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Re: ILL & Licenses

As part of my work with Project Muse I discovered that a really big fear
of some associations and publishers involved the movement of (electronic) 
articles around the network resulting (indirectly) in potential lost
revenue.  The thinking was that if e-copies started to circulate (under
ILL)  via the network, it would be difficult to observe illicit use and
chaos might result.  I know that this doesn't sound entirely convincing,
but remember that it is fear talking.  Through limiting ILL to print
copies of e-journals, the vision of articles whizzing unseen across the
network could be avoided and fear reduced. 

It made some sense to me and that is what we did with Muse even though it
seemed a bit silly.  However, I can't understand why this approach
wouldn't satisfy most publishers and associations.  If they want libraries
to avoid this approach, all they need to do is build their own systems to
sell individual e-articles directly to libraries at fair prices.  Then
every library on the Internet can go directly to the source and everyone
wins.  This approach would save the printing, handling, and mailing costs
associated with using snail mail or fax made from e-journals. 

For the future, (sometime beyond next year, but I don't quite know when),
ILL as we know it in a (virtually) all-electronic "journals" world doesn't
necessarily make a lot of sense, but in this period of transition, the print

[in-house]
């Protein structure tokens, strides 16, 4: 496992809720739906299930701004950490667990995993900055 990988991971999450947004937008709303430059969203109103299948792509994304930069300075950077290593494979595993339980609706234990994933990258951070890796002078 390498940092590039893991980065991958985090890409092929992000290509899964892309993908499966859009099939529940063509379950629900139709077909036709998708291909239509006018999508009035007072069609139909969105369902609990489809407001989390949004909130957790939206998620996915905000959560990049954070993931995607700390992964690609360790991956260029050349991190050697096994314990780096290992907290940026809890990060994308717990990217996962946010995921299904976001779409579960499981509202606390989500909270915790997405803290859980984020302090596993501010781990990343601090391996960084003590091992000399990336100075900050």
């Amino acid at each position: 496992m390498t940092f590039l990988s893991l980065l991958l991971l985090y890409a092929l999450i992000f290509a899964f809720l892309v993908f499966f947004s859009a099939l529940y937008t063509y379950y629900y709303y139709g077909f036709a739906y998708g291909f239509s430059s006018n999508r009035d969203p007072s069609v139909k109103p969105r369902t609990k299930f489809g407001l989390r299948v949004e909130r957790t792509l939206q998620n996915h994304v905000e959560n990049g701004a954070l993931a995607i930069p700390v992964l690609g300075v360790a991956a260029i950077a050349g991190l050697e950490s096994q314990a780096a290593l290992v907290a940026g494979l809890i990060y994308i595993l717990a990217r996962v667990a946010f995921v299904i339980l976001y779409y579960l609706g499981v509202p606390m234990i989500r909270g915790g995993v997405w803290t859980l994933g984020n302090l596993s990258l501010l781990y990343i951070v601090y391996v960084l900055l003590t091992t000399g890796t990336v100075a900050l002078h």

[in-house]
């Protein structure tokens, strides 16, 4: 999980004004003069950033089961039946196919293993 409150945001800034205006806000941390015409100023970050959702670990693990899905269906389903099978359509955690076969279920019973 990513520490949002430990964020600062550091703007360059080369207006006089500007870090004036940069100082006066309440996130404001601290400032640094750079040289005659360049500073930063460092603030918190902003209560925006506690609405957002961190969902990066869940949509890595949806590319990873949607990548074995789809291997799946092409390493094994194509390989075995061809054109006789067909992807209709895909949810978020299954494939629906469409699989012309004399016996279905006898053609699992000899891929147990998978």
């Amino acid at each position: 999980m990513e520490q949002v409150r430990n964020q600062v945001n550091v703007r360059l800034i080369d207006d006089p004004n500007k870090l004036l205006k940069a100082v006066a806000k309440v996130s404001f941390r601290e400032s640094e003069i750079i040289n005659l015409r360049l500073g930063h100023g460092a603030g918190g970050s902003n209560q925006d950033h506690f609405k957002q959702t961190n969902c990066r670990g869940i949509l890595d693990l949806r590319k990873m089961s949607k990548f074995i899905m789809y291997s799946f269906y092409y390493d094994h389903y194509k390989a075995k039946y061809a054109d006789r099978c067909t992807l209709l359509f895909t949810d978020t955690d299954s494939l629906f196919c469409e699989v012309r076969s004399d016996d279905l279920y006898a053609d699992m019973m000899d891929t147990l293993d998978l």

ILL from the e-journal seems to be a very reasonable accommodation by all sides.

Todd D. Kelley, Associate Dean of Information Services
Director of Technology Innovation, Shain Library
270 Mohegan Ave.
Connecticut College
New London, Connecticut 06320-4196
Phone:860-439-2650  Fax:860-439-2871

[N.B.  The Project Muse contract language on this matter appears here
below, taken from their online version of same:

Rights: Upon receipt of payment or institutional purchase order, The Johns
Hopkins University Press grants the Subscriber access to the Project Muse
database, consisting of selected JHUP serial titles in the humanities,
social sciences, and mathematics. This agreement grants access to the
Project Muse database for educational, research, and personal use by the
faculty, staff, students, alumni and library patrons utilizing the
Subscriber's contiguous campus network. Distance learners, alumni, and
other off-campus affiliates may access Project Muse if their Internet
access is through the campus network. Users may download and print
articles for personal use and archive contents on their own personal
computers. They may send one copy by email, print, or fax to one person at
another location for that individual's personal use. Facsimile images that
are exact representations of the print journal pages or of printouts from
the electronic database may be provided for interlibrary loan under CONTU
guidelines and distributed in paper, fax, or digital form.               
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